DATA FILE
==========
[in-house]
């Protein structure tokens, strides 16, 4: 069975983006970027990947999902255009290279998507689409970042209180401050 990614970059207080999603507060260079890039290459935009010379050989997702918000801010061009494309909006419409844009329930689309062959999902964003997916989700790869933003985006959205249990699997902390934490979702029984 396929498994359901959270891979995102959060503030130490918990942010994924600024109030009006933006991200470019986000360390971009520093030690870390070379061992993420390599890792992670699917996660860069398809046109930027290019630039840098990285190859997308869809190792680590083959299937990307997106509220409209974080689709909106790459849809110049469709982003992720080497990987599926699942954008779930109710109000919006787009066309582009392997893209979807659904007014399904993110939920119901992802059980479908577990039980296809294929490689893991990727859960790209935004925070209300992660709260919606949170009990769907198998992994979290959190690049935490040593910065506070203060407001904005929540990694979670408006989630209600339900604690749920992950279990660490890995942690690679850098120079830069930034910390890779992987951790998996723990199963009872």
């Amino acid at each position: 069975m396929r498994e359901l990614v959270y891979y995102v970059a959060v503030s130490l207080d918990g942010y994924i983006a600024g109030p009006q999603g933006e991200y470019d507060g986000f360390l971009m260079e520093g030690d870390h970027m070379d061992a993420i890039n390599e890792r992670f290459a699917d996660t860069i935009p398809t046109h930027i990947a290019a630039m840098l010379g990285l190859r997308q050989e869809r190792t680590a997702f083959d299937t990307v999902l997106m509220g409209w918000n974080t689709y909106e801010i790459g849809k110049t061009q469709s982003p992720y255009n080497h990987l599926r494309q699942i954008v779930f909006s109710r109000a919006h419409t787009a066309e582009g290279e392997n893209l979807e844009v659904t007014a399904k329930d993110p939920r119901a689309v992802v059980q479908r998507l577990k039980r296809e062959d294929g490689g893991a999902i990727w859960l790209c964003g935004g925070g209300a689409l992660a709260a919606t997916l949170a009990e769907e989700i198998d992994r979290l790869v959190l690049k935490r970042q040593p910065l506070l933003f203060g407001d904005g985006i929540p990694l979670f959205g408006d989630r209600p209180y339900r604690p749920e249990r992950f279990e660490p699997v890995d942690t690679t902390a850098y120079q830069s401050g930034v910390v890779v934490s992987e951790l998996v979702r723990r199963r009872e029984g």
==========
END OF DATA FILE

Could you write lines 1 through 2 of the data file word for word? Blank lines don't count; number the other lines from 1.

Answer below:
[in-house]
């Protein structure tokens, strides 16, 4: 069975983006970027990947999902255009290279998507689409970042209180401050 990614970059207080999603507060260079890039290459935009010379050989997702918000801010061009494309909006419409844009329930689309062959999902964003997916989700790869933003985006959205249990699997902390934490979702029984 396929498994359901959270891979995102959060503030130490918990942010994924600024109030009006933006991200470019986000360390971009520093030690870390070379061992993420390599890792992670699917996660860069398809046109930027290019630039840098990285190859997308869809190792680590083959299937990307997106509220409209974080689709909106790459849809110049469709982003992720080497990987599926699942954008779930109710109000919006787009066309582009392997893209979807659904007014399904993110939920119901992802059980479908577990039980296809294929490689893991990727859960790209935004925070209300992660709260919606949170009990769907198998992994979290959190690049935490040593910065506070203060407001904005929540990694979670408006989630209600339900604690749920992950279990660490890995942690690679850098120079830069930034910390890779992987951790998996723990199963009872």